‘Zorb’ deaths investigated
Authorities have launched an investigation into the death of a 27-year-old man in a giant “zorb” ball that tumbled down a mountainside in a horrific accident that was caught on video, a regional investigative committee spokesman said on Wednesday. Denis Burakov, 27, died of his injuries after he and a friend, Vladimir Shcherbov, 33, paid to roll together in the zorb down a snow slope at a ski resort in the Karachayevo-Cherkessia region of the North Caucasus. Zorbing is an extreme sport invented in New Zealand in the 1990s in which participants roll down slopes strapped inside large transparent plastic balls. During the Jan. 3 accident, the zorb with the two men veered off a snowy track down the 3,000m high Mussa-Achitaro peak and rolled into a gorge, continuing for about a kilometer before stopping on a frozen lake, investigators said.
ishops cancel abuse study
Roman Catholic bishops canceled a study into sex abuse scandals within their church on Wednesday, prompting the lead researcher to accuse them of trying to censor his findings. Bishop Stephan Ackermann, spokesman on abuse issues for the Bishops Conference, said the bishops had lost confidence in researcher Christian Pfeiffer and would look for another specialist to continue the study. Pfeiffer told German Radio the bishops, who had agreed with him in 2011 to open staff files for nine diocese dating back to 1945, had begun demanding changes in the project guidelines, including a final veto over publishing its results. In Germany, about 180,000 Catholics left the church in protest in 2010, a 40 percent jump from the previous year, after a wave of revelations about priests abusing young boys.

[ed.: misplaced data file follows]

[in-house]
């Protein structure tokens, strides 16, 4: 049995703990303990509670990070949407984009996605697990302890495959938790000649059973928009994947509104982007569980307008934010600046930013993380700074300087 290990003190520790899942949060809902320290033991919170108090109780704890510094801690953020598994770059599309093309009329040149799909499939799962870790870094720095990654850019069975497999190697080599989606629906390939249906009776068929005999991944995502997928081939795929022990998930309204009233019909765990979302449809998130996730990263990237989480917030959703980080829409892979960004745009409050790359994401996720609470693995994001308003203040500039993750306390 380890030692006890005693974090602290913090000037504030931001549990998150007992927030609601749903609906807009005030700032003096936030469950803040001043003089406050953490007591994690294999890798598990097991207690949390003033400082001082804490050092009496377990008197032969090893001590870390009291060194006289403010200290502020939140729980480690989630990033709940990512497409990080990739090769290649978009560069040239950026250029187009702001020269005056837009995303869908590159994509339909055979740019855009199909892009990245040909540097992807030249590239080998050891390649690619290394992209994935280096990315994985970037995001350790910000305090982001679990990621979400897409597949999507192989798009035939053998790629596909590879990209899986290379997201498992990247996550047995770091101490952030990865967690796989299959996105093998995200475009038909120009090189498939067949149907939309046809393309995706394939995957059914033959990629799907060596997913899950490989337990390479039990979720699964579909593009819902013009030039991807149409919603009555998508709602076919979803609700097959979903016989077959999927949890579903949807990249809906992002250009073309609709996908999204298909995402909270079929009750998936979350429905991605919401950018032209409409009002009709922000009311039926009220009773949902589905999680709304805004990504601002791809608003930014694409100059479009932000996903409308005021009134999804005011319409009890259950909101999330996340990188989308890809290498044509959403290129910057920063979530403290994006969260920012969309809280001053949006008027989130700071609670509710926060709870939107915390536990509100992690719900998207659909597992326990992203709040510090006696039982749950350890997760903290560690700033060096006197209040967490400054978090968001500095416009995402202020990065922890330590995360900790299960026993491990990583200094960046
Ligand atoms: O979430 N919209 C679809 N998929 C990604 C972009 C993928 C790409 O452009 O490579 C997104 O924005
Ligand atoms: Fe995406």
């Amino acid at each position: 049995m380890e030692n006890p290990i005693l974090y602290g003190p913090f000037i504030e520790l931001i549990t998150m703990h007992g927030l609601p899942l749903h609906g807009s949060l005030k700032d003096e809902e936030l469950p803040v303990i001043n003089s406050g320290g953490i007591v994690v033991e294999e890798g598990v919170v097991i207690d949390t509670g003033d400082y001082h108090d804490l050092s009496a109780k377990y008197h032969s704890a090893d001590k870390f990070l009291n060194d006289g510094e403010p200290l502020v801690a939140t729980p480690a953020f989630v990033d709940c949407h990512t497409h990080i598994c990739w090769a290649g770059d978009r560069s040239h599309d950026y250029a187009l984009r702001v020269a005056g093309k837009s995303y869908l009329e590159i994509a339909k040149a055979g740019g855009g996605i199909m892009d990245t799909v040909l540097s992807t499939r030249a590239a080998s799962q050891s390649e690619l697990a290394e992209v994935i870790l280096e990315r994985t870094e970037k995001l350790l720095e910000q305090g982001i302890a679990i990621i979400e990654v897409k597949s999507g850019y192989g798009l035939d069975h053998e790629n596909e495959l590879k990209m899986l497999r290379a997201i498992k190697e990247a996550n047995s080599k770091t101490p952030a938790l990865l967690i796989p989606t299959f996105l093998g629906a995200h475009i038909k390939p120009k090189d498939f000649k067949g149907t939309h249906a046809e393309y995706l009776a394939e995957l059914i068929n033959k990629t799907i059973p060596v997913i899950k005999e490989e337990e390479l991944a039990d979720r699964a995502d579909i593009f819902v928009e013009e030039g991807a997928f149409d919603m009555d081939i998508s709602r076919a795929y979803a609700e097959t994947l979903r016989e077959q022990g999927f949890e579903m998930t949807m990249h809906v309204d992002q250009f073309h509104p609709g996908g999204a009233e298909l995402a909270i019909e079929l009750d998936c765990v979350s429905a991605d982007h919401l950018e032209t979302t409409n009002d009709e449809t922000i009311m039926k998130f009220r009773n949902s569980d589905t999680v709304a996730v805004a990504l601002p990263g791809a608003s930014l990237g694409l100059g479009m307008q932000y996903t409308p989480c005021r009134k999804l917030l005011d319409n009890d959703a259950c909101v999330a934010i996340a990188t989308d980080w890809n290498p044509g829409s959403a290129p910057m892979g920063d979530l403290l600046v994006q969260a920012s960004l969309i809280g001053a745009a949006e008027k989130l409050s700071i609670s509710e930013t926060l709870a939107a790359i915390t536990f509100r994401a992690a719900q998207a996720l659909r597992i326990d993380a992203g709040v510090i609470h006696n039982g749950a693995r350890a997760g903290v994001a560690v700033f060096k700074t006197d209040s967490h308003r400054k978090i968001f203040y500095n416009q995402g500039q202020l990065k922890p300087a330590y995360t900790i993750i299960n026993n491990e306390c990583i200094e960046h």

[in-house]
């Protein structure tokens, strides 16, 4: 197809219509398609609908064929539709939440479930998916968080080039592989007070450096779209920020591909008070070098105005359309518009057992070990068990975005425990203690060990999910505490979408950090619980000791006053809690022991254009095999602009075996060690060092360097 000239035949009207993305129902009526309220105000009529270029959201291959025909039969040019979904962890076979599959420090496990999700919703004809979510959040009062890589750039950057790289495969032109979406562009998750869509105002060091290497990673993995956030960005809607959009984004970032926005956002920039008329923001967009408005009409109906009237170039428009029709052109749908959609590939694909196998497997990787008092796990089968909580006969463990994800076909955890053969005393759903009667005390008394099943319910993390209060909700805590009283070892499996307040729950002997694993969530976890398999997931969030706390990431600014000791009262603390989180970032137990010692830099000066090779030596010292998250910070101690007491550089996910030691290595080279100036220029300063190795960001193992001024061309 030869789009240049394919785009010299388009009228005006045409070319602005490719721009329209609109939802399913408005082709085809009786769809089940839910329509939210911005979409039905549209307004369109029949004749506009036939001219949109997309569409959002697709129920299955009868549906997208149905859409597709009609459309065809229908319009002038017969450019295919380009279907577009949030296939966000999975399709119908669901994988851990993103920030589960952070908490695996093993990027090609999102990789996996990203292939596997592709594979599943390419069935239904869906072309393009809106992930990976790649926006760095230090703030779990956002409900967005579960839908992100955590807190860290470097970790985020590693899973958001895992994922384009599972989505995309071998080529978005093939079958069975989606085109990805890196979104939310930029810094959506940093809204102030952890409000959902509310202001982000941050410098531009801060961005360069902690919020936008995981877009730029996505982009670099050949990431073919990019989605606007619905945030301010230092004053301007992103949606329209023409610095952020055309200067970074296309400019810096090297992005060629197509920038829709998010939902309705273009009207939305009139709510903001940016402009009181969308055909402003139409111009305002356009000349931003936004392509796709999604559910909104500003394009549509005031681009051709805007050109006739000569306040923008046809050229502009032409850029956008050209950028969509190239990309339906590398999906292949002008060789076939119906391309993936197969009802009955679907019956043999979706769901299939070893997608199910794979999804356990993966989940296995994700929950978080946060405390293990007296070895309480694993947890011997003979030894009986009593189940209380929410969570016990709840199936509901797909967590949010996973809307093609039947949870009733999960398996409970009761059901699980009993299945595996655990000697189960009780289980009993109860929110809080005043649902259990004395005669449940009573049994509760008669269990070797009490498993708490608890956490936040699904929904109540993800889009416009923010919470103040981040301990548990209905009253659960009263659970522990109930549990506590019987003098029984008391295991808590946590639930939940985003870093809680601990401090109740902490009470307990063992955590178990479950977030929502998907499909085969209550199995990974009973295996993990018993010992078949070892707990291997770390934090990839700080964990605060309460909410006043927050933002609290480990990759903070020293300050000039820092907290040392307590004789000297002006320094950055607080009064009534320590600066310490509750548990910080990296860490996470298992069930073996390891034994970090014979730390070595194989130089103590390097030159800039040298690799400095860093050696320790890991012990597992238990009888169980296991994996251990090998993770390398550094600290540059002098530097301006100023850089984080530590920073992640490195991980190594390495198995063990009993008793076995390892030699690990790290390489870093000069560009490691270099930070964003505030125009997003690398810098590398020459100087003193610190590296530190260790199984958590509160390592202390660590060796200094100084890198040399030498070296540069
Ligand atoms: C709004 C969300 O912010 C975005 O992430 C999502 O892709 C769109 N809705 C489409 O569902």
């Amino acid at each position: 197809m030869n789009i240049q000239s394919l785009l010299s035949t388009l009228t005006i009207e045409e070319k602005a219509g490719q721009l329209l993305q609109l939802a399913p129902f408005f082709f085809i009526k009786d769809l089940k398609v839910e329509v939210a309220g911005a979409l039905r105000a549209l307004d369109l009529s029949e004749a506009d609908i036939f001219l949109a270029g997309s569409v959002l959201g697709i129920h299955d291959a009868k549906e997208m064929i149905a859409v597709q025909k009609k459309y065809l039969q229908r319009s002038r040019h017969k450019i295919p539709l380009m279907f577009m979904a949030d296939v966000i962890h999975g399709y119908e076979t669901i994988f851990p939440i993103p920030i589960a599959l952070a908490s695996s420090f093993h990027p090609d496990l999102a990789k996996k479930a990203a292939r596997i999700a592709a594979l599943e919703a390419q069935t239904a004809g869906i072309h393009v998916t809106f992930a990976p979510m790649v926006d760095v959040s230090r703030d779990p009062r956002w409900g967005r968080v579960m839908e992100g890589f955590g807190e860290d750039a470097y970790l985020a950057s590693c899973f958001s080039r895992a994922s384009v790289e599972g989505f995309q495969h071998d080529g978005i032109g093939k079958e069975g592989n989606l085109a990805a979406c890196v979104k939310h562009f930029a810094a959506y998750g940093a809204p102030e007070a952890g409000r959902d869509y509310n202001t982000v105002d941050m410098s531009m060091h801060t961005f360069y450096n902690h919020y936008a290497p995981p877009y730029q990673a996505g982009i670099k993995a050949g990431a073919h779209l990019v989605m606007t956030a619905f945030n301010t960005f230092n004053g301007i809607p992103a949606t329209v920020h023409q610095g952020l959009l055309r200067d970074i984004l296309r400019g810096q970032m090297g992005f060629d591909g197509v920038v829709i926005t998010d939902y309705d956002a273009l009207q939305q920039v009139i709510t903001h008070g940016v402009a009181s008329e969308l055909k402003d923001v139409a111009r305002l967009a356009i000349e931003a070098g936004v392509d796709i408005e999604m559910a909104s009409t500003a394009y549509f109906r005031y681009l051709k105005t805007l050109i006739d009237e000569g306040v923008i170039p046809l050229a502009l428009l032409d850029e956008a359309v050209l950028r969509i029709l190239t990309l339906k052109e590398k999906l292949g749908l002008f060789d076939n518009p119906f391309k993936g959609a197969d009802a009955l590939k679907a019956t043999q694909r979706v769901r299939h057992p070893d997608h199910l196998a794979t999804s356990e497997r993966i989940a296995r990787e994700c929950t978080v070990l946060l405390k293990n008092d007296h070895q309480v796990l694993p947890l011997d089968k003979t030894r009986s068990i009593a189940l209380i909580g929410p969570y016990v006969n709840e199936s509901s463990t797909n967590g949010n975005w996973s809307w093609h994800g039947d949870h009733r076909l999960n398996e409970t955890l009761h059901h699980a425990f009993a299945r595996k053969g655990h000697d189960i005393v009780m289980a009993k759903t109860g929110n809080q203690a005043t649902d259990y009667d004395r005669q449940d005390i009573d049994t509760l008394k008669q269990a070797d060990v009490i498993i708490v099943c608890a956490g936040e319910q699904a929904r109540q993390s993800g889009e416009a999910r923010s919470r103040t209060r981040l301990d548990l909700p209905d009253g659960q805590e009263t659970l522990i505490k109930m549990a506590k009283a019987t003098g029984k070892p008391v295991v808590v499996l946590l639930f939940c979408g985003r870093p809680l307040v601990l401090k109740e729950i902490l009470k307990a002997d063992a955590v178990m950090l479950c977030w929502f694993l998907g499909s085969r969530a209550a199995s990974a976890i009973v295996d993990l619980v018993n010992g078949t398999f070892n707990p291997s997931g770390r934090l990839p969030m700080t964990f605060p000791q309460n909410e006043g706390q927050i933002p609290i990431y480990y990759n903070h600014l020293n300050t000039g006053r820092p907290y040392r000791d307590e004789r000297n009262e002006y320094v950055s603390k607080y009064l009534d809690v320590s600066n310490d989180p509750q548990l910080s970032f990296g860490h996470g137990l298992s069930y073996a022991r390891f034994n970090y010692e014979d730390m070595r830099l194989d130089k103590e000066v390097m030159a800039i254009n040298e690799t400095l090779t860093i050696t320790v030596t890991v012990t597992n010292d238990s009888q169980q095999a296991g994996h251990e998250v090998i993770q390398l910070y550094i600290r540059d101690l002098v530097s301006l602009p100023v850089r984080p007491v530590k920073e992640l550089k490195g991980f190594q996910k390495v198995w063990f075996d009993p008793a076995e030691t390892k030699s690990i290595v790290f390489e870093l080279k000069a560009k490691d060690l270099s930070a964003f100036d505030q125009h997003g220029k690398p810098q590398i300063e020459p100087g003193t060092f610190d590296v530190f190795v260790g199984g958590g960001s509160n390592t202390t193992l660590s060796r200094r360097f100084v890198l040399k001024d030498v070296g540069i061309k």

Painting may lead to jail
Prosecutors are investigating a Swedish artist’s claim that he used the ashes of Holocaust victims to make a painting, an act that could carry a prison term. The artist, Carl Michael von Hausswolff, last year wrote on the Web site of the Bryder Gallery in Lund, Sweden, that he made a painting using ashes that he took from crematorium furnaces in Majdanek, a former Nazi German death camp in eastern Poland, on a visit there in 1989. Spokeswoman Beata Syk-Jankowska said on Tuesday that prosecutors in Lublin have opened an investigation to check whether there is truth to the artist’s claim. The small painting, named Memory Works, is made of broad vertical brown and gray strokes of brush that leave an impression of a tight group of people. If he did use the ashes, he also could be charged with desecrating human ashes and their resting place and face up to eight years in prison.
Three found dead in institute
Three Kurdish women were found killed with a gunshot to the head early yesterday inside the Kurdish Institute of Paris, a police source said. The bodies of the women were found shortly before 2am. “The scene leads one to think of an execution, but the investigation will determine the exact circumstances,” the source said. One of the women was 32-year-old Fidan Dogan, who worked in the institute’s information center, its director, Leon Edart, said. The identities of the other two women, who were reportedly Kurdish activists, but did not work at the Institute, were not immediately available. The three were last seen mid-day on Wednesday at the center, which was found locked by late afternoon, according to Edart.